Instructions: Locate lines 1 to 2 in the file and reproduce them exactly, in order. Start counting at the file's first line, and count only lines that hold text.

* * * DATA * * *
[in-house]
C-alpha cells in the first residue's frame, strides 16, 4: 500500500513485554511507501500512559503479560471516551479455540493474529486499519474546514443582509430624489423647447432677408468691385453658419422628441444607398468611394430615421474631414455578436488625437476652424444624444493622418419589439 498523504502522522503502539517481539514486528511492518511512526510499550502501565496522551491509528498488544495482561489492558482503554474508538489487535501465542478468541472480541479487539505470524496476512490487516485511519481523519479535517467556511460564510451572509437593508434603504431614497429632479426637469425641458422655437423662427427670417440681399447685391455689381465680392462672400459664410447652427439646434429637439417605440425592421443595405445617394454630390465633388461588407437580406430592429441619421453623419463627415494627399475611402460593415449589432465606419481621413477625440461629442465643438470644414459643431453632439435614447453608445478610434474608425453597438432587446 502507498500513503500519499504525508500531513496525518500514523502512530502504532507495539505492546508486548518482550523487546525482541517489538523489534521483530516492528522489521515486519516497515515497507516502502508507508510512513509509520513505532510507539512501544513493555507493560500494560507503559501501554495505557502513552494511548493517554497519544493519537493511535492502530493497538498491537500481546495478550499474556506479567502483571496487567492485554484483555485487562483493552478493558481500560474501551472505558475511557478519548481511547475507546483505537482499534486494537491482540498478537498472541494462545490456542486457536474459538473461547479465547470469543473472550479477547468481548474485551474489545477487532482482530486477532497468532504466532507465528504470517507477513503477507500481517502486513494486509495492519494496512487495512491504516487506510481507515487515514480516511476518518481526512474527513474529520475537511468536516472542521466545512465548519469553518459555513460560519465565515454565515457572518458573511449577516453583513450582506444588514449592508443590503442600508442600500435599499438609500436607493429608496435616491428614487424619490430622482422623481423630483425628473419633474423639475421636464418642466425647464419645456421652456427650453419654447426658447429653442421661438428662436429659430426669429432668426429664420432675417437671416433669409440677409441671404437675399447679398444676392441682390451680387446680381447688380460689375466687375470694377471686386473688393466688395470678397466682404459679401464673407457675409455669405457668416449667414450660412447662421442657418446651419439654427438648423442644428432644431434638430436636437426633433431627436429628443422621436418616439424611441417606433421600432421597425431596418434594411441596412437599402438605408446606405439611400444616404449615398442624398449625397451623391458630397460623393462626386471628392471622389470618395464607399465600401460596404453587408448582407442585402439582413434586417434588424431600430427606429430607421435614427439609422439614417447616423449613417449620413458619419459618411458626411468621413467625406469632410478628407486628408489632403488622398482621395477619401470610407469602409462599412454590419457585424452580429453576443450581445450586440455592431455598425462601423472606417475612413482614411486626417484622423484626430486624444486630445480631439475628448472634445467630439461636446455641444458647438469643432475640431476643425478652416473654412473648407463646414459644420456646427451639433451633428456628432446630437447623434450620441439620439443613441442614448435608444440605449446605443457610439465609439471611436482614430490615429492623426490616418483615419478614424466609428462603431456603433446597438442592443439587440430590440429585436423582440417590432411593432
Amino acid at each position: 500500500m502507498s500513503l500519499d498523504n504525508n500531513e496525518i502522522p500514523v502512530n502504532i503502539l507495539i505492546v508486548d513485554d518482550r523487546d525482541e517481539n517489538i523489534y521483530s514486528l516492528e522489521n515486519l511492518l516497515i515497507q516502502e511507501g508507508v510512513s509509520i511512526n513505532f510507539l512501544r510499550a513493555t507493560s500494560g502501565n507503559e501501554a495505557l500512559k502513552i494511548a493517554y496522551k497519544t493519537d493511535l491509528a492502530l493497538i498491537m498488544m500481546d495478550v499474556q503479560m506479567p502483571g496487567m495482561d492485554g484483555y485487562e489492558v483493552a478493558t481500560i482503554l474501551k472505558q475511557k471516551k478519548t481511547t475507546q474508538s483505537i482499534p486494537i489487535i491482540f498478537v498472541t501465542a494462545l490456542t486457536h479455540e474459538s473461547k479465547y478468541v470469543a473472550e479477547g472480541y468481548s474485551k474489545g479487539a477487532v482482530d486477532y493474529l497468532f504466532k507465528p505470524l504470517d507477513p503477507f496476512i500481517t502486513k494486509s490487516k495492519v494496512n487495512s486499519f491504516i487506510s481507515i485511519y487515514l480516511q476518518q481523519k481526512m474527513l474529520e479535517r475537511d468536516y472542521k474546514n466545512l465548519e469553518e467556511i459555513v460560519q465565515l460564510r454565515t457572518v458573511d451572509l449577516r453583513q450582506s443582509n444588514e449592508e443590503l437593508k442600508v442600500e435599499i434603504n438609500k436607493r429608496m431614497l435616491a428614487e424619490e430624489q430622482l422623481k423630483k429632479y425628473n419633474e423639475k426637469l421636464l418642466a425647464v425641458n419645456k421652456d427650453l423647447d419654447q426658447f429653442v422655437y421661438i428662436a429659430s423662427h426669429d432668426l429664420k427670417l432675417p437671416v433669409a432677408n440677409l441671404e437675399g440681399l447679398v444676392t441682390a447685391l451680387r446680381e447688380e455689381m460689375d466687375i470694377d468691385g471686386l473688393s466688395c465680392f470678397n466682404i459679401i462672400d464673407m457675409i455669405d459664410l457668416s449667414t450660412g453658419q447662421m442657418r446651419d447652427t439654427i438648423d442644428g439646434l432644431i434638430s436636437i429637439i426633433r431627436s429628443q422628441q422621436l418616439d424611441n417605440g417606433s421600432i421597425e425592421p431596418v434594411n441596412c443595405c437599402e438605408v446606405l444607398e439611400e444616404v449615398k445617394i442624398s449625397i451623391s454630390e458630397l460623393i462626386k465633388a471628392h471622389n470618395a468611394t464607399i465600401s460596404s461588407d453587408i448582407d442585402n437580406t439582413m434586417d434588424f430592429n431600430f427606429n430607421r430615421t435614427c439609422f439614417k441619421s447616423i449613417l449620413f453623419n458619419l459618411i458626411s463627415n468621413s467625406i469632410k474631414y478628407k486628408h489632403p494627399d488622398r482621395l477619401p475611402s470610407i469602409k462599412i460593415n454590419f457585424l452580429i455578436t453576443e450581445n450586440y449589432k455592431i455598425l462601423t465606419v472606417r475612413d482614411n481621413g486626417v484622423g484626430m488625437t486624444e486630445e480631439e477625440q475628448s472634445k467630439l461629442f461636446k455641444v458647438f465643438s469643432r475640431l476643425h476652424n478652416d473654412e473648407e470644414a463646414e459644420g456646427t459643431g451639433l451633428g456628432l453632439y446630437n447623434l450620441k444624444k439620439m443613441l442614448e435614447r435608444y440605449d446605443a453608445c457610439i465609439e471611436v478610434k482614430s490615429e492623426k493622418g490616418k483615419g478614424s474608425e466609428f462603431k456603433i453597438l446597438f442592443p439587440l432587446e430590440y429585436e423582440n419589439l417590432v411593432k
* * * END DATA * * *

[in-house]
C-alpha cells in the first residue's frame, strides 16, 4: 500500500513485554511507501500512559503479560471516551479455540493474529486499519474546514443582509430624489423647447432677408468691385453658419422628441444607398468611394430615421474631414455578436488625437476652424444624444493622418419589439 498523504502522522503502539517481539514486528511492518511512526510499550502501565496522551491509528498488544495482561489492558482503554474508538489487535501465542478468541472480541479487539505470524496476512490487516485511519481523519479535517467556511460564510451572509437593508434603504431614497429632479426637469425641458422655437423662427427670417440681399447685391455689381465680392462672400459664410447652427439646434429637439417605440425592421443595405445617394454630390465633388461588407437580406430592429441619421453623419463627415494627399475611402460593415449589432465606419481621413477625440461629442465643438470644414459643431453632439435614447453608445478610434474608425453597438432587446 502507498500513503500519499504525508500531513496525518500514523502512530502504532507495539505492546508486548518482550523487546525482541517489538523489534521483530516492528522489521515486519516497515515497507516502502508507508510512513509509520513505532510507539512501544513493555507493560500494560507503559501501554495505557502513552494511548493517554497519544493519537493511535492502530493497538498491537500481546495478550499474556506479567502483571496487567492485554484483555485487562483493552478493558481500560474501551472505558475511557478519548481511547475507546483505537482499534486494537491482540498478537498472541494462545490456542486457536474459538473461547479465547470469543473472550479477547468481548474485551474489545477487532482482530486477532497468532504466532507465528504470517507477513503477507500481517502486513494486509495492519494496512487495512491504516487506510481507515487515514480516511476518518481526512474527513474529520475537511468536516472542521466545512465548519469553518459555513460560519465565515454565515457572518458573511449577516453583513450582506444588514449592508443590503442600508442600500435599499438609500436607493429608496435616491428614487424619490430622482422623481423630483425628473419633474423639475421636464418642466425647464419645456421652456427650453419654447426658447429653442421661438428662436429659430426669429432668426429664420432675417437671416433669409440677409441671404437675399447679398444676392441682390451680387446680381447688380460689375466687375470694377471686386473688393466688395470678397466682404459679401464673407457675409455669405457668416449667414450660412447662421442657418446651419439654427438648423442644428432644431434638430436636437426633433431627436429628443422621436418616439424611441417606433421600432421597425431596418434594411441596412437599402438605408446606405439611400444616404449615398442624398449625397451623391458630397460623393462626386471628392471622389470618395464607399465600401460596404453587408448582407442585402439582413434586417434588424431600430427606429430607421435614427439609422439614417447616423449613417449620413458619419459618411458626411468621413467625406469632410478628407486628408489632403488622398482621395477619401470610407469602409462599412454590419457585424452580429453576443450581445450586440455592431455598425462601423472606417475612413482614411486626417484622423484626430486624444486630445480631439475628448472634445467630439461636446455641444458647438469643432475640431476643425478652416473654412473648407463646414459644420456646427451639433451633428456628432446630437447623434450620441439620439443613441442614448435608444440605449446605443457610439465609439471611436482614430490615429492623426490616418483615419478614424466609428462603431456603433446597438442592443439587440430590440429585436423582440417590432411593432